The old man laughed, “So many questions for such a little green guy. Here’s what you need to know, you asked for some help in bringing a little light to some darkness. We heard the request and we aim to please. And…we’ve waited so long for anyone to ask it, we decided to do it up a little bigger than you were thinking.”
As the old man spoke, it all came back to Baby Frederico. He had been at school and had been frustrated that one of his friends had been so upset about something, but wouldn’t tell him what was wrong. He had even left school early and Baby Frederico was worried. The troubled day continued as another friend cried about being bullied in the hallway near her locker. Someone had told her she looked funny and, when she cried, several others taunted her all the way to her next class. At lunch, Baby Frederico sat with another friend who had lost his grandfather the week before and missed him. Another wasn’t sure that his family would have enough food to make it through the weekend. Another was worried that their electricity would be cut off soon, and it would be a bitterly cold evening ahead for her and her family.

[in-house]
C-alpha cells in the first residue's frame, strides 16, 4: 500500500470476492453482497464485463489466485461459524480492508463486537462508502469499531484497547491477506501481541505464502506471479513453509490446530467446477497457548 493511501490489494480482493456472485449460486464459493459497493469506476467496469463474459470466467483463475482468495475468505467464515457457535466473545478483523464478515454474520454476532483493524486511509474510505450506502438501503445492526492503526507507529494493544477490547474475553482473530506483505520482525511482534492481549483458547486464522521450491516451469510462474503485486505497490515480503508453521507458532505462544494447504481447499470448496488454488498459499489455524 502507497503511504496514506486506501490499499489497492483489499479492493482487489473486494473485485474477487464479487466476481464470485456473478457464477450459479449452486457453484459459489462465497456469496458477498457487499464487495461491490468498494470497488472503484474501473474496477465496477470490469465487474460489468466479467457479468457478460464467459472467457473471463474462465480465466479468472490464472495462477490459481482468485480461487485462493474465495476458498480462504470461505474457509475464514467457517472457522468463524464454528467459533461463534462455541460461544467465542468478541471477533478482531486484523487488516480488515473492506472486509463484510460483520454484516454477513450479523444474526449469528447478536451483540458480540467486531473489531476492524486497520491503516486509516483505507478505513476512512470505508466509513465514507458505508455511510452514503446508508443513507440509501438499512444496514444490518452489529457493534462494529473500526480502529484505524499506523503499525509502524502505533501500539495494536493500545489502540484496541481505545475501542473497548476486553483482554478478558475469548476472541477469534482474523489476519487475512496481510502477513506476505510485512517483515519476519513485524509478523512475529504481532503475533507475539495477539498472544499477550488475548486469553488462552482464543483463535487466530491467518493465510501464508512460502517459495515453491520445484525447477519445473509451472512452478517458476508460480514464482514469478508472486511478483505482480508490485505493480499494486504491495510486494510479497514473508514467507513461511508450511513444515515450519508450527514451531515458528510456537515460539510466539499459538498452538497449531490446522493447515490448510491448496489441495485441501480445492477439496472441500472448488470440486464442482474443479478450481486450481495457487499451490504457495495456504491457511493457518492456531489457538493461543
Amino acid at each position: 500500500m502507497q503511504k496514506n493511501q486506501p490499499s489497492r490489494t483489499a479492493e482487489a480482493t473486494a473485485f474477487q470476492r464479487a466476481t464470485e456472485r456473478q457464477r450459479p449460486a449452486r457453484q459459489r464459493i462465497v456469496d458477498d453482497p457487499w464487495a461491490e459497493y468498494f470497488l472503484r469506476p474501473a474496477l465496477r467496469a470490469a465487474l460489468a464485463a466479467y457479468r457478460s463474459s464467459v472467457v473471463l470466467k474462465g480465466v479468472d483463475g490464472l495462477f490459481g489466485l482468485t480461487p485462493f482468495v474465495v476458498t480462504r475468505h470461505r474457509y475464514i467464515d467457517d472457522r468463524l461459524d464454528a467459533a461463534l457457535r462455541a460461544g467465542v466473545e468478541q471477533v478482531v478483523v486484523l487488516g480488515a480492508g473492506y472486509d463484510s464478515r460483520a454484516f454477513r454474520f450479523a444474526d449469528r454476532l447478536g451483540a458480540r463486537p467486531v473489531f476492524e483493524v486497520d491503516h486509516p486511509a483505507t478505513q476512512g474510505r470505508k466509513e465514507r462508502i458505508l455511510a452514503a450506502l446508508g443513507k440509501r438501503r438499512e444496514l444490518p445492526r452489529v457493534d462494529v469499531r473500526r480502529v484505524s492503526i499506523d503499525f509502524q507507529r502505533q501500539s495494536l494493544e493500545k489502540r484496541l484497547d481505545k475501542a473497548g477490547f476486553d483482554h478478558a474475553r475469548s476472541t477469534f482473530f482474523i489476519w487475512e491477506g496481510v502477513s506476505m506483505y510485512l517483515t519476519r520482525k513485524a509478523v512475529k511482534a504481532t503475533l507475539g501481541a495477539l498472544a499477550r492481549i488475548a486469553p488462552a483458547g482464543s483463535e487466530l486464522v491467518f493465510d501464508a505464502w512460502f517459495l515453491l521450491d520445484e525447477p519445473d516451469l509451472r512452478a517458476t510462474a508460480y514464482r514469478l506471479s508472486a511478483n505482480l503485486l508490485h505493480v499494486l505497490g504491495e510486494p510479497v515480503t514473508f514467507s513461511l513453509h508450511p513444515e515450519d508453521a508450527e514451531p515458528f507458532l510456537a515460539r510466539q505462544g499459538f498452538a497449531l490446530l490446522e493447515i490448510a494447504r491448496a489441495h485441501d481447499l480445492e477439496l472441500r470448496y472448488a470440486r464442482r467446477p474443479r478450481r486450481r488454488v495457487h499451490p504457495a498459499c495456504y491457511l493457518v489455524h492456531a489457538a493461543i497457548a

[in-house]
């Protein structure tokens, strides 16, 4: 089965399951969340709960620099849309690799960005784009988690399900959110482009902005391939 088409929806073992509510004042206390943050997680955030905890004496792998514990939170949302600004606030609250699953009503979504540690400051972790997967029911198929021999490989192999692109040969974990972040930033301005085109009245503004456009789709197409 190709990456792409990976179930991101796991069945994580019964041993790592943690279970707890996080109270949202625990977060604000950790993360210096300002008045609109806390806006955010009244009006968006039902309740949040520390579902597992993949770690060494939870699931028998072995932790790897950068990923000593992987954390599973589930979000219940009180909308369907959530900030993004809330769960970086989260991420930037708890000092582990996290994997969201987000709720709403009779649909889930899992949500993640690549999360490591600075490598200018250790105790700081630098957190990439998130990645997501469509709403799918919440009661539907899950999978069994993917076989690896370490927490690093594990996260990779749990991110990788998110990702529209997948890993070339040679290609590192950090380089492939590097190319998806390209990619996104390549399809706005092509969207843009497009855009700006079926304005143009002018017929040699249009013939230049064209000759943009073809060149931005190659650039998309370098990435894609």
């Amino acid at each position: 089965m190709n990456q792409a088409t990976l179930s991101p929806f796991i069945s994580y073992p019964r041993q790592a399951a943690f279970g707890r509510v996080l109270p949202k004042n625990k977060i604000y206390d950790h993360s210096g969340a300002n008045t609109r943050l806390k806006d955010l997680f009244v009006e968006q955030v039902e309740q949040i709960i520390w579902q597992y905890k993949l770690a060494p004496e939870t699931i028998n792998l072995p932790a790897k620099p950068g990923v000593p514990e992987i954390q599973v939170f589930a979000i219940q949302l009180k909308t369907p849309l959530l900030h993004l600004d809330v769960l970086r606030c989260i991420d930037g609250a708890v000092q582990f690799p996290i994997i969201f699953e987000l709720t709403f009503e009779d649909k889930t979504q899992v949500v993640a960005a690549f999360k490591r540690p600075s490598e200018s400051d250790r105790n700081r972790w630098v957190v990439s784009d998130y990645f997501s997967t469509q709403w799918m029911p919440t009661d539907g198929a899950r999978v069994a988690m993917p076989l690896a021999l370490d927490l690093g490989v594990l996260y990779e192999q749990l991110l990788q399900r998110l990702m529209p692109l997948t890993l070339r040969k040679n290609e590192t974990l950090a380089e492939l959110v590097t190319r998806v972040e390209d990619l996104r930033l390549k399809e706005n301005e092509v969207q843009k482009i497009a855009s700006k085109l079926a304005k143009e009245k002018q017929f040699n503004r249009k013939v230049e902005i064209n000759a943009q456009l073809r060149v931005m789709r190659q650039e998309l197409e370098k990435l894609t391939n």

In the last hours of that terrible day, Baby Frederico sat at the top of the stairs in his quiet and warm little home. He was full of concern and anxious about what to do about it. He could smell the sweet honey roast that his Momma Mia was cooking. He heard his Papa Frita playing Christmas hymns on his old accordion. The house was full of peace and full of hope and full of joy…and full of light. But what about out there, thought Baby Frederico. What about out there, where it’s dark?
It was then that Baby Frederico made a list of all the people who were troubled that evening in his little town. He hoped and wished for them something, but what? He continued to write until his family called him to dinner.
Baby Frederico was still lost in thought, when the old man spoke again. “You remember now, don’t you? It was a long list, that’s for certain. But it was our kind of list, and we knew we could help. These ornaments you see here will go out tonight accompanied by as many trees as we can fit on that old red truck out there. I’ll drive. Bear will keep watch. And you will navigate. Each home gets a tree and each trees gets an ornament. The ornaments will take care of the light, which will in turn take care of the darkness. We should be done by morning.” The old man then turned to address the room, “Let’s go to work!”
As if on cue, the ornaments sprang to life and rolled toward the truck. Dozens of beautifully shaped evergreens stood at attention in its bed, and each ornament found its place among their branches.